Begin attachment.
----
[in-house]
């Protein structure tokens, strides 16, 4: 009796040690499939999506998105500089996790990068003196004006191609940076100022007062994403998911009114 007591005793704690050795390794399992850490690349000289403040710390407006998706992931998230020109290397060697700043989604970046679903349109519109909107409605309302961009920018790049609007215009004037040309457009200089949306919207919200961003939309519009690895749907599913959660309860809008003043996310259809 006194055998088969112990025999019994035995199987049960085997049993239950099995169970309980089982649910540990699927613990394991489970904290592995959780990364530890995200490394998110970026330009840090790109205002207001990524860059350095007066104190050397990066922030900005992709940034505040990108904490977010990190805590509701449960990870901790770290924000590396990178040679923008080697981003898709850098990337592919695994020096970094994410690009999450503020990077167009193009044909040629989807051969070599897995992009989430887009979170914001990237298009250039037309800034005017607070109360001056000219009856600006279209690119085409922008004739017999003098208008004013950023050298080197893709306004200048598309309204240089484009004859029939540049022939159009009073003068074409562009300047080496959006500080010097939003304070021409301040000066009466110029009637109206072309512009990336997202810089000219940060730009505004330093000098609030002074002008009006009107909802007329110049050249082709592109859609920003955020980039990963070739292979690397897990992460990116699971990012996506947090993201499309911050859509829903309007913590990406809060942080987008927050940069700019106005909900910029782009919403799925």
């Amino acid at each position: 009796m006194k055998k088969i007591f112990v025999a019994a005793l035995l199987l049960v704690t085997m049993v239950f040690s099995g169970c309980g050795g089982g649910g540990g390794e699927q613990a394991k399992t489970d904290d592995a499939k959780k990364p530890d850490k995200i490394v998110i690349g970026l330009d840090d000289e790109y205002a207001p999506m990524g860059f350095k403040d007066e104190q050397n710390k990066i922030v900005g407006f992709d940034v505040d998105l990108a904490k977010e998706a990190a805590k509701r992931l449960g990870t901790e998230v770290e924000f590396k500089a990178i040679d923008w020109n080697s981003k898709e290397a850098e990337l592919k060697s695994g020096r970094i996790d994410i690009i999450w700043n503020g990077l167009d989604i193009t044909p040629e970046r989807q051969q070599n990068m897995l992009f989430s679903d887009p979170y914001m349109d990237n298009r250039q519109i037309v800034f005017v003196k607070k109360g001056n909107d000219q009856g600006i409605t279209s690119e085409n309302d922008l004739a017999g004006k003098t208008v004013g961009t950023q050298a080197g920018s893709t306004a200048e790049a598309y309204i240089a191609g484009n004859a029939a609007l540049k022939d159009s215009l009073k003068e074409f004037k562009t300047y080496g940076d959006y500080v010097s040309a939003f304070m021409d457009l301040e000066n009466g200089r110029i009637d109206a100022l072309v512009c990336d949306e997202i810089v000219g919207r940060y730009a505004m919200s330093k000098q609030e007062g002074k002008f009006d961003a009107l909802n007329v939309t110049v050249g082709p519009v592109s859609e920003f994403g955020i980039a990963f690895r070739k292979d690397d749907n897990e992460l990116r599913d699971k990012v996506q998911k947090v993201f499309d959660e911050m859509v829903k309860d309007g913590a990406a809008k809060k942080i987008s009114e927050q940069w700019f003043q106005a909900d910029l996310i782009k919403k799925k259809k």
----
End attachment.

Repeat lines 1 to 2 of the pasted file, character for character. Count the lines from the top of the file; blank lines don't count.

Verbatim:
[in-house]
């Protein structure tokens, strides 16, 4: 009796040690499939999506998105500089996790990068003196004006191609940076100022007062994403998911009114 007591005793704690050795390794399992850490690349000289403040710390407006998706992931998230020109290397060697700043989604970046679903349109519109909107409605309302961009920018790049609007215009004037040309457009200089949306919207919200961003939309519009690895749907599913959660309860809008003043996310259809 006194055998088969112990025999019994035995199987049960085997049993239950099995169970309980089982649910540990699927613990394991489970904290592995959780990364530890995200490394998110970026330009840090790109205002207001990524860059350095007066104190050397990066922030900005992709940034505040990108904490977010990190805590509701449960990870901790770290924000590396990178040679923008080697981003898709850098990337592919695994020096970094994410690009999450503020990077167009193009044909040629989807051969070599897995992009989430887009979170914001990237298009250039037309800034005017607070109360001056000219009856600006279209690119085409922008004739017999003098208008004013950023050298080197893709306004200048598309309204240089484009004859029939540049022939159009009073003068074409562009300047080496959006500080010097939003304070021409301040000066009466110029009637109206072309512009990336997202810089000219940060730009505004330093000098609030002074002008009006009107909802007329110049050249082709592109859609920003955020980039990963070739292979690397897990992460990116699971990012996506947090993201499309911050859509829903309007913590990406809060942080987008927050940069700019106005909900910029782009919403799925």